This is part 3 of a series on passwords. If you have not seen it, check out part 1 or part 2.
Recently I showed you a way to make a really secure password that no one can figure out. But, that does not really matter - no one is hacking your password! Wait, what??!? Does that mean we should change all our passwords to 'password' and give up? No, not at all.
Think about your computer:
If the bad guys get your password, they might find a few interesting things. Maybe you store your credit card number on it, some information about your work that might be useful. But, for the average person, there is not much that would interest the bad guys. However, what if they could get access to a whole bunch of passwords with one attack?
So, the bad guys try to get into the server for a social media, email, or some other small account to get the whole list of usernames and passwords.
Now, these passwords are usually not stored in plain text. That means after you make up a password, the site runs it through a program that changes them from 'dogStetson' to something like '880552b5e12288b854370324da0887567a8de70f'. There is no program to change that long string back into dogStetson, but there are some ways around that.
The bad guys have long lists of common passwords that people use, and what they look like after they are run through the changing program. All they have to do is compare that list with the list they stole from the server. After that they know a lot of the passwords and the username that goes with it. Our goal is to make sure our password is not one of those! If we have a complex password, then even if the bad guys get the changed password, they do not have anything they can use. And since they are usually not targeting you on purpose, they give up on the passwords that are harder to crack.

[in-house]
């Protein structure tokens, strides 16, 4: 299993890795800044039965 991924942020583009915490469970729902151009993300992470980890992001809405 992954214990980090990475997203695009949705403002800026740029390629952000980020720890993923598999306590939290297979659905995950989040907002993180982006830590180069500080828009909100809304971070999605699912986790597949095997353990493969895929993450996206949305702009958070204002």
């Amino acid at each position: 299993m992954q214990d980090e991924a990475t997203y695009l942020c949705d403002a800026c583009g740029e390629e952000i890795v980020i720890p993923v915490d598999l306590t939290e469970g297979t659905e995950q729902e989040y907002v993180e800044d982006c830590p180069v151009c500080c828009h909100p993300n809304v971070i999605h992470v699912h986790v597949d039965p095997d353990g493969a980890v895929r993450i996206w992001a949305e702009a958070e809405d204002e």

No big deal, you think. I don't have anything important in that account - if they can get into my email and find out that I like Dunkin Donuts and my friend Julie is having a housewarming party, who cares? Maybe no one.
But, did Dunkin Donuts send you a birthday coupon? Well, now they know your birthday. What happens if you forget your Amazon account password? Do they send you an email to reset the password? Do they send it to that address? Now they can reset your account password, see at least part of your credit card numbers, and also see your address and possibly your family's addresses. What if you use the same username and password for your bank account? Now you are really in trouble!
In the last part of this series, I will show you an easy method to have a unique, strong password for every site you use - without resorting to a monitor full of post-its!
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